Courtney Love’s battle with Universal Music Group erupted in 2000, when the label sued the rocker for refusing to deliver on five albums they’d contracted with her band Hole. The following year, Love counter-sued, claiming that the long-term record contract she had originally signed violated the California statute that says entertainers cannot be tied to any one company for longer than seven years.

That fight broadened when Love filed a second lawsuit against UMG — as well as Dave Grohl and Krist Novoselic, her late husband Kurt Cobain’s surviving Nirvana bandmates — in October 2001 for control of Nirvana’s master recordings. In addition to accusing UMG of cheating the band out of over $3 million in royalties, she claimed that its label Geffen Records was not the same one it had signed with in 1991 due to Geffen’s subsequent acquisition by Vivendi Universal. Love ultimately settled with UMG in 2002 without regaining the Nirvana master rights, though she has most recently sued the label again as part of a putative class-action suit over the Universal Studios backlot fire that allegedly destroyed the very master recordings she had once fought so hard to control.

2004: Jay-Z

Jay-Z’s ownership of his masters was won not through any court battle but rather as a condition of his signing a new contract with his label Def Jam Recordings — this time as president and CEO of the company. Even though he left that post in 2007 and the next year launched Roc Nation as a joint-venture with Live Nation, under the terms of his employement agreement with Def Jam his masters reverted back to his control in 2014. The next year, he launched TIDAL, as the exclusive online platform to stream his music.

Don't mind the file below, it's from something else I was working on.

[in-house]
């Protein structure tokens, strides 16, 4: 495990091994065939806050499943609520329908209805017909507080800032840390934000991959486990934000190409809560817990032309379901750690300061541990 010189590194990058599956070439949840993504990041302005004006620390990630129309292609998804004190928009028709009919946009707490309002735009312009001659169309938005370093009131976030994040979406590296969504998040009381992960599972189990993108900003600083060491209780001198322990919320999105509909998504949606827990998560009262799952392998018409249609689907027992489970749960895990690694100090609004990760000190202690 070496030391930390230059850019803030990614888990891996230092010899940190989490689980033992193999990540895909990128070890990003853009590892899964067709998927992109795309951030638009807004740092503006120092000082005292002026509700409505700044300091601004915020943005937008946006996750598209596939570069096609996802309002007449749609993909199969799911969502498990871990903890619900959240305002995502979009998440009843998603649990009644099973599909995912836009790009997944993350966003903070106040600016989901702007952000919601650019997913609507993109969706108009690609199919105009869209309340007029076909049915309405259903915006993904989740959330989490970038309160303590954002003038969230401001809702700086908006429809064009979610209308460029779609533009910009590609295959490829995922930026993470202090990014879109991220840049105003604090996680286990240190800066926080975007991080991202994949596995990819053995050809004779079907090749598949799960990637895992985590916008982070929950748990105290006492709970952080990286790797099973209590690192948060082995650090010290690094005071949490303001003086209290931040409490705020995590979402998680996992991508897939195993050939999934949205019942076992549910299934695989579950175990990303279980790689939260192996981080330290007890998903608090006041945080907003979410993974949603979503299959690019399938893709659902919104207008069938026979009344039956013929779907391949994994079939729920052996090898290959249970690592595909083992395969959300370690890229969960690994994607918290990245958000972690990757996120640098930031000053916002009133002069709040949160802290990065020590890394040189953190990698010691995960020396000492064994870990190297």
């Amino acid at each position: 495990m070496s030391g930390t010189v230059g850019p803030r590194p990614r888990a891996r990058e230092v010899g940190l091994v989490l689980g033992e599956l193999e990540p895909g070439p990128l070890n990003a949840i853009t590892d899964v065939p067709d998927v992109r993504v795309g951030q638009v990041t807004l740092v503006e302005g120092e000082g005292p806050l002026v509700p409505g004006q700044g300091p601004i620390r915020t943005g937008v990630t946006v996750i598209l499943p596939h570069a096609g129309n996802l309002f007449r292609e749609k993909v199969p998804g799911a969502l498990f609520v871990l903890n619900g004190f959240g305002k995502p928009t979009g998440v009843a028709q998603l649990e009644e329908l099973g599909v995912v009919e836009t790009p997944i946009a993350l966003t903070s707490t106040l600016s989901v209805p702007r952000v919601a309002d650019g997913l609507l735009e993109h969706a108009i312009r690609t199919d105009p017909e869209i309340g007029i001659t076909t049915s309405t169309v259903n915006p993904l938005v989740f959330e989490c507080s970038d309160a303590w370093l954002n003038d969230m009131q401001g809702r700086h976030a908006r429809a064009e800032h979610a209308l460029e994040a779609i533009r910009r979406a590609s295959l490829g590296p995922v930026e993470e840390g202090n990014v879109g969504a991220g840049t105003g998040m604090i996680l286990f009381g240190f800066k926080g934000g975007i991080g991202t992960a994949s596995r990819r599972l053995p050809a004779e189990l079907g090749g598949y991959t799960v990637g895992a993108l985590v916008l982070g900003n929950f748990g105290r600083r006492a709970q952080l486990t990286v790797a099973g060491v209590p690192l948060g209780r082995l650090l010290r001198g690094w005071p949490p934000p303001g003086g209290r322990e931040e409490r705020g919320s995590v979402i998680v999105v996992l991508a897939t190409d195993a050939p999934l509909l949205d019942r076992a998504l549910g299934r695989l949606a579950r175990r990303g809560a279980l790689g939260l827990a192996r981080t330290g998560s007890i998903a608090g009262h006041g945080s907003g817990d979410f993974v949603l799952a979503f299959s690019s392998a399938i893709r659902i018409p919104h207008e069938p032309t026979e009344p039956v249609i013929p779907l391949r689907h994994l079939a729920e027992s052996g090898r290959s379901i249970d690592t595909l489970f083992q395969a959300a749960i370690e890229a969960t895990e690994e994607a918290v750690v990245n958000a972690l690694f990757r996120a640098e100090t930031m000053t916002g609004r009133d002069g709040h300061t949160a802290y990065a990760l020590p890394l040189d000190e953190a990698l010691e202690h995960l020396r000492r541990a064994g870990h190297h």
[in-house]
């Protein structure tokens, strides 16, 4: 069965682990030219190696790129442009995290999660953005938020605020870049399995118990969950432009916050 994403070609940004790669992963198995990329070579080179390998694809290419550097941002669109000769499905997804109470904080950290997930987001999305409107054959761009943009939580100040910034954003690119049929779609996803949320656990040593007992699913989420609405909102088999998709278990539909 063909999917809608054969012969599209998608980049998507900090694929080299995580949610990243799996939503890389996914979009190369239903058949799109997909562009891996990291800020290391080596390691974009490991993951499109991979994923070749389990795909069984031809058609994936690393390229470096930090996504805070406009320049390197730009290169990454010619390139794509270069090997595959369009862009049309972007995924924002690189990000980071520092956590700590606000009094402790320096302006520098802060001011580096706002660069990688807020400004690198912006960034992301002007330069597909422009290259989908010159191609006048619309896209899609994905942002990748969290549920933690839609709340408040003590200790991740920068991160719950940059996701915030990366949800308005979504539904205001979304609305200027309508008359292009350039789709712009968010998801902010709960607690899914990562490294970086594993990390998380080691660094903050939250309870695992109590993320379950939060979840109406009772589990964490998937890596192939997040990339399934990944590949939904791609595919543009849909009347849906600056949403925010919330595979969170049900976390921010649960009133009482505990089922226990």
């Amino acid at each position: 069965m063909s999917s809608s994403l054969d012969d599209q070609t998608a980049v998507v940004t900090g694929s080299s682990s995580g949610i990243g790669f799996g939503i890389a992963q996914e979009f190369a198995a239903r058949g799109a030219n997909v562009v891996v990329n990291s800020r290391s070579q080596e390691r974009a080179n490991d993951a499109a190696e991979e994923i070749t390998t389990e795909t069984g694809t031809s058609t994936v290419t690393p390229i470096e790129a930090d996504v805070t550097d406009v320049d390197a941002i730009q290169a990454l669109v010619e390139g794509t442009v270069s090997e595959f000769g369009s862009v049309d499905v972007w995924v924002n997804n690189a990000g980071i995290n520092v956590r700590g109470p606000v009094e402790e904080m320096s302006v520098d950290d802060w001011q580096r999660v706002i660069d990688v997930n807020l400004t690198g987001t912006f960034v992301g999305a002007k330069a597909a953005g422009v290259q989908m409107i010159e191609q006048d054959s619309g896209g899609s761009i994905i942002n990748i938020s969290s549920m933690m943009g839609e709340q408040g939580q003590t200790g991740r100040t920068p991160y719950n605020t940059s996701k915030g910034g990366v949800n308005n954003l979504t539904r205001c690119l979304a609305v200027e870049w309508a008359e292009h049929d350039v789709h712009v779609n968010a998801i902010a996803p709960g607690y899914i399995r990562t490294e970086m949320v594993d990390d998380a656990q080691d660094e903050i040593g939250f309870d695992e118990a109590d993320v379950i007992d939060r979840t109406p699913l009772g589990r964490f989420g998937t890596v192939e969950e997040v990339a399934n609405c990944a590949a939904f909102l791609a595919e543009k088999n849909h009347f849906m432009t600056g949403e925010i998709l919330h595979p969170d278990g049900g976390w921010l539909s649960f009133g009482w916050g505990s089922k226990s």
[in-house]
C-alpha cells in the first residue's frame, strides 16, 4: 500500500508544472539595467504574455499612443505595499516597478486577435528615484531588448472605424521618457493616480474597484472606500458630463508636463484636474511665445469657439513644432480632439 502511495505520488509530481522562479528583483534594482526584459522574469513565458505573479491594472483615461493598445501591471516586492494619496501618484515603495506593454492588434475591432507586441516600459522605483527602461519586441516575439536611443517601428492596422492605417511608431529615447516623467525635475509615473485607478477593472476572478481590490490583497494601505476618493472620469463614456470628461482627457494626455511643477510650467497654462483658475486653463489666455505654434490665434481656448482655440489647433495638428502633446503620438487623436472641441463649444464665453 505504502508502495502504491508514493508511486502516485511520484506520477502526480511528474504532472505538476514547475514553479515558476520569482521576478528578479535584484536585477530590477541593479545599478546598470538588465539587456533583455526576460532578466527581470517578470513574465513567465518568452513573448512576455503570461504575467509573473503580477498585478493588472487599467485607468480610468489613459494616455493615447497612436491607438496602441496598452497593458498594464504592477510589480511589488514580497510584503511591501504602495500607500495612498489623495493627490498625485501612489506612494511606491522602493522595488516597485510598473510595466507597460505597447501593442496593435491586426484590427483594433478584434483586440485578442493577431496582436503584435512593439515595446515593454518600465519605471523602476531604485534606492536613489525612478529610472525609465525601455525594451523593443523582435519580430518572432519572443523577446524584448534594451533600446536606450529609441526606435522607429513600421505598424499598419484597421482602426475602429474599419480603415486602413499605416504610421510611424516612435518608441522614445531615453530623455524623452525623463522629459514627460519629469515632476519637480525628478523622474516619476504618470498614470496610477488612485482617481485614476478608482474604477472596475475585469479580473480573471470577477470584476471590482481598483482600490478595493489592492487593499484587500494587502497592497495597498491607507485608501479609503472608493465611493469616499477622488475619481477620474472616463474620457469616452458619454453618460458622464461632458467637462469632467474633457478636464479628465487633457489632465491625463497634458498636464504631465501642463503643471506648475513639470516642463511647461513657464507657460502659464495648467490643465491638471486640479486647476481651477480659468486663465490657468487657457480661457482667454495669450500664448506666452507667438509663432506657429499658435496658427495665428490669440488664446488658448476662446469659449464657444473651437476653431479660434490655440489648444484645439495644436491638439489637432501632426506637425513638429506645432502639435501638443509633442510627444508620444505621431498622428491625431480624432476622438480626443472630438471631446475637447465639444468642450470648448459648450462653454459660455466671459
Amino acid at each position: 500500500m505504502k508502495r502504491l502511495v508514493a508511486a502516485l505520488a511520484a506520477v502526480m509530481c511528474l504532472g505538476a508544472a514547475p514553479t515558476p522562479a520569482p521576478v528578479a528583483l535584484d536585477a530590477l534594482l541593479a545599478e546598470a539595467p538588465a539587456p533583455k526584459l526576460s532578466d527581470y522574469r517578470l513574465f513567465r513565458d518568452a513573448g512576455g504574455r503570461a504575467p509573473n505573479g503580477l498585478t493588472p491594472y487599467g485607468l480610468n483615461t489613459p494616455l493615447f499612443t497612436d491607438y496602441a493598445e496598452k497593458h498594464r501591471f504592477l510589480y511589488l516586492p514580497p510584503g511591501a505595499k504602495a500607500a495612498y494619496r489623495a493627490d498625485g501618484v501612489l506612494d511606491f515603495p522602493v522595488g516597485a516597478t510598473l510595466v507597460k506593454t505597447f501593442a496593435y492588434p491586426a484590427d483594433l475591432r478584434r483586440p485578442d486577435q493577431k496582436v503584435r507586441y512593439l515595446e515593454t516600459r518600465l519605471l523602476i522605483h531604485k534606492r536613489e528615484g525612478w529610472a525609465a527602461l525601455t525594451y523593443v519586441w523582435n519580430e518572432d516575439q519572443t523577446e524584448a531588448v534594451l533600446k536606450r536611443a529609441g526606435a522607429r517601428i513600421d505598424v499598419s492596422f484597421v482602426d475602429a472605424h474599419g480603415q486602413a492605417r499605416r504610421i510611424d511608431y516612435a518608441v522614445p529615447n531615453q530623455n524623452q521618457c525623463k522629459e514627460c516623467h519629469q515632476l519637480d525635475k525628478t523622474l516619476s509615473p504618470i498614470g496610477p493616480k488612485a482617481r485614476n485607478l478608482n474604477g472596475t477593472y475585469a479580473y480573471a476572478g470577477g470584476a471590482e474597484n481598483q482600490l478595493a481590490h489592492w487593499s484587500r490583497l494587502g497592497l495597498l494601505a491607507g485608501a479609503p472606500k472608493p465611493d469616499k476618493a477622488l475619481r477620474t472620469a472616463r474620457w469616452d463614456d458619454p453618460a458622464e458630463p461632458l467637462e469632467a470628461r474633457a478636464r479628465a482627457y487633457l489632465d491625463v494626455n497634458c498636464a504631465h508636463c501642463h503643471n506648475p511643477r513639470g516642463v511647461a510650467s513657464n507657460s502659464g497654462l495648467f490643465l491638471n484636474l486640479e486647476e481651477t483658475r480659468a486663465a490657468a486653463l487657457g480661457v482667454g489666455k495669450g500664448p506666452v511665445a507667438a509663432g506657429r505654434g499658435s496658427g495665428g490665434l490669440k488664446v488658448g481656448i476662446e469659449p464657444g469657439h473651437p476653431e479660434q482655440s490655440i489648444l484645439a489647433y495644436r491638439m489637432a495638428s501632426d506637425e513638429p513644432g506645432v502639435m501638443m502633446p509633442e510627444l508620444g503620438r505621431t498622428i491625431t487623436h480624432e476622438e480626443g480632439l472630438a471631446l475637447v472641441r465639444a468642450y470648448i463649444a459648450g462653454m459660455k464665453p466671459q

2012: Metallica

Metallica leveraged their status as heavy metal gods with millions of albums sold for Warner Music Group subsidiary Elektra Records to sign a joint venture with WMG in 1994 that returned rights to all their master recordings in November 2012. Upon announcing that those rights had officially reverted back, the band unveiled their own label Blackened Recordings, which now handles all of Metallica’s releases via distribution agreements with WMG’s Rhino in North America and UMG internationally.

2014: U2